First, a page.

January is a great time to plan your garden
Looking back over how a garden performed last year we usually come up with a few issues that can be improved. Can you pinpoint what did not work in your garden? In the case of plants, sometimes, all you need to change is the care and maintenance of plants. And sometimes you simply need to move some plants to a better suited position.
If you decide to change the planting of a whole border or area in your garden, you might have some images in your head of lush planting and fantastic plant combinations. To create a border that looks good, even in the first year, you will need to plan ahead. Create a planting plan and make sure you have enough budget and time to get all the plants you need.
Let’s start with a budget. (I wish every gardening program on TV would show the cost involved to create the featured garden). To give you a very rough estimate for the plants, count on at least £50 per square meter if you buy them yourself. Obviously, the real cost depends on what type of plants and how many are needed to make the planting plan work. The designer has to consider the size of the mature plant, the available size of the new plant, speed of growth, how different plants interact etc. and decide how many plants are needed. Most plants are planted in groups and the density of planting varies from 1 to 11 per m2. Many perennials in South England are sold in 2 liter pots and cost around £9-£10 and in small 9 cm pots around £5-£6. Add to that the delivery or pick up cost and £50/m2 is easily spend.
Continuing with a practical theme here, the time and effort needed to find all the plants on your plant list often involves multiple nurseries and it is time consuming. Most nurseries tend to specialise in a particular range because the number of plants in cultivation is vast and they like to distinguish themselves. Some plants are imported from EU and I have no idea yet how that will impact the availability of Olive trees for example.
In garden design the design of a planting plan is a specialist skill. It is easy to start with but to create a planting that goes beyond and stands the test of time is a big deal (a bit like guitar playing :). You want to select plants that fit the atmosphere and feeling you want to create. You also want to use the appropriate planting system, such as, traditional planting in groups, natural distribution or matrix planting (see images below). Besides the aesthetics and micro-climate you also need to consider the level of maintenance. For example there are many ‘perennials’ which are not long lived, but may live for up to 5 or 10 years. An ongoing propagation is then key to maintain the planting. For each planting plan the client should then ask for a care plan or maintenance plan.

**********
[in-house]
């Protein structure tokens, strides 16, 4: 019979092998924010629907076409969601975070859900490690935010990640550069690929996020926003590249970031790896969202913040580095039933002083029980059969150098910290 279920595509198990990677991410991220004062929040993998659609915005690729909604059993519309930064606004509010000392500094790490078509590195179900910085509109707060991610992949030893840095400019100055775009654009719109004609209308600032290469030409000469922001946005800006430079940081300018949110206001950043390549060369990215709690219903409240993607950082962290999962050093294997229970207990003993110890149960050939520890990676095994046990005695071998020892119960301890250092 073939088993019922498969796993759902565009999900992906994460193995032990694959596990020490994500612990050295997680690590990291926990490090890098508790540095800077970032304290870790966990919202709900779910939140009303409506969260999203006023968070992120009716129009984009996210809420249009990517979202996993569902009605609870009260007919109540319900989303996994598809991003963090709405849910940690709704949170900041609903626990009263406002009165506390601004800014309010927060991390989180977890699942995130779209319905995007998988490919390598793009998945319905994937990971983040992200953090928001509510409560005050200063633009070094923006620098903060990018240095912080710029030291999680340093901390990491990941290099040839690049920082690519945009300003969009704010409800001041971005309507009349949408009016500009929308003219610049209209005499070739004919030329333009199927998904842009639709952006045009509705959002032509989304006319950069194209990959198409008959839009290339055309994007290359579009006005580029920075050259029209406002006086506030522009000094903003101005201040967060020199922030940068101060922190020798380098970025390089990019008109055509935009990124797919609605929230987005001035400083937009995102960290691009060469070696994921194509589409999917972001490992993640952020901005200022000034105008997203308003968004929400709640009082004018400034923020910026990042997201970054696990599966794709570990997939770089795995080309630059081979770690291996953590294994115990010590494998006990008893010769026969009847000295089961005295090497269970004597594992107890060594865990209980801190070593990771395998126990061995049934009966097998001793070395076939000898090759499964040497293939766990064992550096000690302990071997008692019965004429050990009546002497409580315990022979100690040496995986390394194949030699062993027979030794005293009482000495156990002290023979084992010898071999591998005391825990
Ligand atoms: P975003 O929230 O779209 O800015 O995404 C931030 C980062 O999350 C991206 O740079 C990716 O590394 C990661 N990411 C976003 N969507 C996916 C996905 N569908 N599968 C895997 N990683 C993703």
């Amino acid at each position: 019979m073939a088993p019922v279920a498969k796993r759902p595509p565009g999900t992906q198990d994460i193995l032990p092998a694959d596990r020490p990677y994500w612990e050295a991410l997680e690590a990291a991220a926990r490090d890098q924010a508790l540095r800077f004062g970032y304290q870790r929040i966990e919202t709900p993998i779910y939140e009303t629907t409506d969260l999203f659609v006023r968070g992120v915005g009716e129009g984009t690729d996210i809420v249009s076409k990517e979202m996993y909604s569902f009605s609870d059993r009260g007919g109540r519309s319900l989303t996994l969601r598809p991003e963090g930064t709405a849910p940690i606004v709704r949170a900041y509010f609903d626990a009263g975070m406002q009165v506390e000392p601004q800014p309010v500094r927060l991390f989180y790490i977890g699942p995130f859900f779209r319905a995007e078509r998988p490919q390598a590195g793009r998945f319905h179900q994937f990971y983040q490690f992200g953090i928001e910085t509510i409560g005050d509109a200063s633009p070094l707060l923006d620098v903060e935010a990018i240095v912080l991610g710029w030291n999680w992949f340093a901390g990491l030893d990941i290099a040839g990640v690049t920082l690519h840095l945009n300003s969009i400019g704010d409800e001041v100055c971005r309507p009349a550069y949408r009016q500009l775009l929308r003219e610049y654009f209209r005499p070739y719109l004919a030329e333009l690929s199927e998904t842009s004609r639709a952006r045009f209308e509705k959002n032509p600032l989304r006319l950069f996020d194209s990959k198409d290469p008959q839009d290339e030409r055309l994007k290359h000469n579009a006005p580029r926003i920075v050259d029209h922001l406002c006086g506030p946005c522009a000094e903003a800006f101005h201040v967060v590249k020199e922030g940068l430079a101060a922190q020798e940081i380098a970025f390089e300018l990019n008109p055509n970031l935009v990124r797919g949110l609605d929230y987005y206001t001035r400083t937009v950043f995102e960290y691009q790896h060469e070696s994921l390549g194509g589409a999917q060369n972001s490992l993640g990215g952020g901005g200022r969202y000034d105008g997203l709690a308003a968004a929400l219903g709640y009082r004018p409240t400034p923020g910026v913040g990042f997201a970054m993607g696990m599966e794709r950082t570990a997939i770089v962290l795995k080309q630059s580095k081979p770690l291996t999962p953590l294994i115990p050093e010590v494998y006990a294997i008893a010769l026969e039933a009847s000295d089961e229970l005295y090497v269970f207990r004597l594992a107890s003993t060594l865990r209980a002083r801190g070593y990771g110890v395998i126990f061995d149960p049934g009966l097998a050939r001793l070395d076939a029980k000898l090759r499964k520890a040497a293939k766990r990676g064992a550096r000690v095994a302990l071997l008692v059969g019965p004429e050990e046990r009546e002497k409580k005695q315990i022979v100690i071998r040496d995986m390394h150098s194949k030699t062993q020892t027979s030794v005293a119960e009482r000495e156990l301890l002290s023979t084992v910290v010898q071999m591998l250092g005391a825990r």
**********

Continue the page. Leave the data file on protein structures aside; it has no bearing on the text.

Example of a traditional plant plan with groups.
An early summer to late autumn flowering border with the smallest plants along the path and the tallest at the back. The evergreen yew hedge forms a dark green back drop for the hot red, orange and yellow planting scheme. An effective use of group planting by shaping the groups in strips and the use of repetition.
Click image to enlarge. Image: Hot Border A, Walter van Rijn 2020. Scheme inspired by “Colour in the flower garden” by Gertrude Jekyll 1908.
Example of a matrix planting plan.
A matrix scheme is often used in larger areas and consists of base plants that fill the main area in combination with accents of more eye-caching plants. Think of a field in nature with a few high uprising flowering plants dotted around. The example matrix planting plan is inspired by plant combinations found in the Surrey Hills, a matrix with grasses and perennials as accents. There are three existing red leaved hazel shrubs and in the shade we have used ferns.
Click image to enlarge. Image: Hazel Border design in Surrey, Walter van Rijn 2020.
Example of a natural planting scheme.
Front garden design based on a natural dispersion of plants. The planting plan uses several layers of plants. Space and structure is defined by a transparent tree (ex. Sorbus aucuparia seedling) and several tall perennials (ex. Veronicastrum spp; Digitalis). Low and medium height perennials & ferns fill in between. Some perennial areas are taken over by bulbs in the spring. It works really well with tall perennials that seed themselves out and with lower plants which stay where they are and don’t spread too much. It creates an ever changing visual effect because the tall perennials pop up at different places each year.
Click Image to enlarge. Image: Front garden design, Walter van Rijn 2020.